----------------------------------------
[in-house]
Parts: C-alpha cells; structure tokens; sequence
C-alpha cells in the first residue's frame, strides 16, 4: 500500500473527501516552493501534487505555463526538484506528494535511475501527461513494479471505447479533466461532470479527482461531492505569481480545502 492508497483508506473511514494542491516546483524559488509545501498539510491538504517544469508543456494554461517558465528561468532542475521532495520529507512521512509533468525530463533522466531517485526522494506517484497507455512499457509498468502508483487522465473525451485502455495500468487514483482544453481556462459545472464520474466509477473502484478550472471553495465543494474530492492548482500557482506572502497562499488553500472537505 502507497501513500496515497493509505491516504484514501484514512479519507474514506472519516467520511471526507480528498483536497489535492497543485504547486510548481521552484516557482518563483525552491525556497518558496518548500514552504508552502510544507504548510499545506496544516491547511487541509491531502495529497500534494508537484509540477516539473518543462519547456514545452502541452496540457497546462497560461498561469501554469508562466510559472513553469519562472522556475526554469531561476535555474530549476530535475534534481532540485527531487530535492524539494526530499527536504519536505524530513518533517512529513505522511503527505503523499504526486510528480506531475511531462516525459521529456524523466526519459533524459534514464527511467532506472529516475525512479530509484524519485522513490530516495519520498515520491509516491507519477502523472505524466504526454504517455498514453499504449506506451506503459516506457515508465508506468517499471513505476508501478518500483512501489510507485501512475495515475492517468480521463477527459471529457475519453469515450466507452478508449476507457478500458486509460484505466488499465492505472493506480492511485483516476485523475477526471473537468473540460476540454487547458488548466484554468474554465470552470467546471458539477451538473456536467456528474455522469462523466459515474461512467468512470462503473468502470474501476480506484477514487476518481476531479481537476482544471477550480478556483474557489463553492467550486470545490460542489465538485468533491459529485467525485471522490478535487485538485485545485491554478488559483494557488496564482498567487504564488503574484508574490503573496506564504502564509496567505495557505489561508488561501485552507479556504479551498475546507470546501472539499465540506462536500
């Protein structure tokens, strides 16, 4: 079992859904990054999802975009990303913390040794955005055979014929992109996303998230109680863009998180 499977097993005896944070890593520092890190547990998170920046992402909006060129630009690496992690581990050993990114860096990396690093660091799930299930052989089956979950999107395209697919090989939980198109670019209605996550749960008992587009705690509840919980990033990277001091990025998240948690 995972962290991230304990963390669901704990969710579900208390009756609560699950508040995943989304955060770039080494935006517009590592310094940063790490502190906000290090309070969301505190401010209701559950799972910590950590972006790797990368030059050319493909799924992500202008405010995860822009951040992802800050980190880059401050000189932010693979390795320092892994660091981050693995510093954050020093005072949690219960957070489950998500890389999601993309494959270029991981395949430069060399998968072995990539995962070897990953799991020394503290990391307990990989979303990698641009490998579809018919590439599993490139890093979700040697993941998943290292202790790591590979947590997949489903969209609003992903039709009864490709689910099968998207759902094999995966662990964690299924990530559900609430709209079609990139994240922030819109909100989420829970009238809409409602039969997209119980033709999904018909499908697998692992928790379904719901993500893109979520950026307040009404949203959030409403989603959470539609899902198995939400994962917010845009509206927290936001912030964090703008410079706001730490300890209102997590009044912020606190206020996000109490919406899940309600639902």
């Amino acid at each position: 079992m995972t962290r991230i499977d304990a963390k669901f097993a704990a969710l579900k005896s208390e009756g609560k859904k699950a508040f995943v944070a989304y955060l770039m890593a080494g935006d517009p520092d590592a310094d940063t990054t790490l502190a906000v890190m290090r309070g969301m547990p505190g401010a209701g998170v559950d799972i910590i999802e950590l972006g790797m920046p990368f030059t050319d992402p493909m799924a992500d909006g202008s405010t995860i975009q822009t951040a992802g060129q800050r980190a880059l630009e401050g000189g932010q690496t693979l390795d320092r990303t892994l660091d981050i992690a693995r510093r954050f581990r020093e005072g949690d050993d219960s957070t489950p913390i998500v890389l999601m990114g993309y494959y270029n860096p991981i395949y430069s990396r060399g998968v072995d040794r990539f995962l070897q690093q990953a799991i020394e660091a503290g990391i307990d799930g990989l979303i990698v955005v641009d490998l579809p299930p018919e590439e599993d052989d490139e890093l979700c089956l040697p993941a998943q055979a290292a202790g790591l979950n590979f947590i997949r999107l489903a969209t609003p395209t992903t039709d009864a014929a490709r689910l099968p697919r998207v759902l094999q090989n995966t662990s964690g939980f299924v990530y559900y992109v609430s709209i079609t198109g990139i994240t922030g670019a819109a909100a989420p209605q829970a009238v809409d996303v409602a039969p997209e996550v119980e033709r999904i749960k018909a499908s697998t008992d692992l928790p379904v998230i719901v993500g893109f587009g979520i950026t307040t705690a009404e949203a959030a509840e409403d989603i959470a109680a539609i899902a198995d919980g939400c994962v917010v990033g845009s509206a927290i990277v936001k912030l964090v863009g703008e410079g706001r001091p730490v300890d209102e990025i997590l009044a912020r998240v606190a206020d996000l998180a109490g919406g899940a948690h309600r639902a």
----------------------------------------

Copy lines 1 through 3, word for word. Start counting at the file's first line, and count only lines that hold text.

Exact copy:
[in-house]
Parts: C-alpha cells; structure tokens; sequence
C-alpha cells in the first residue's frame, strides 16, 4: 500500500473527501516552493501534487505555463526538484506528494535511475501527461513494479471505447479533466461532470479527482461531492505569481480545502 492508497483508506473511514494542491516546483524559488509545501498539510491538504517544469508543456494554461517558465528561468532542475521532495520529507512521512509533468525530463533522466531517485526522494506517484497507455512499457509498468502508483487522465473525451485502455495500468487514483482544453481556462459545472464520474466509477473502484478550472471553495465543494474530492492548482500557482506572502497562499488553500472537505 502507497501513500496515497493509505491516504484514501484514512479519507474514506472519516467520511471526507480528498483536497489535492497543485504547486510548481521552484516557482518563483525552491525556497518558496518548500514552504508552502510544507504548510499545506496544516491547511487541509491531502495529497500534494508537484509540477516539473518543462519547456514545452502541452496540457497546462497560461498561469501554469508562466510559472513553469519562472522556475526554469531561476535555474530549476530535475534534481532540485527531487530535492524539494526530499527536504519536505524530513518533517512529513505522511503527505503523499504526486510528480506531475511531462516525459521529456524523466526519459533524459534514464527511467532506472529516475525512479530509484524519485522513490530516495519520498515520491509516491507519477502523472505524466504526454504517455498514453499504449506506451506503459516506457515508465508506468517499471513505476508501478518500483512501489510507485501512475495515475492517468480521463477527459471529457475519453469515450466507452478508449476507457478500458486509460484505466488499465492505472493506480492511485483516476485523475477526471473537468473540460476540454487547458488548466484554468474554465470552470467546471458539477451538473456536467456528474455522469462523466459515474461512467468512470462503473468502470474501476480506484477514487476518481476531479481537476482544471477550480478556483474557489463553492467550486470545490460542489465538485468533491459529485467525485471522490478535487485538485485545485491554478488559483494557488496564482498567487504564488503574484508574490503573496506564504502564509496567505495557505489561508488561501485552507479556504479551498475546507470546501472539499465540506462536500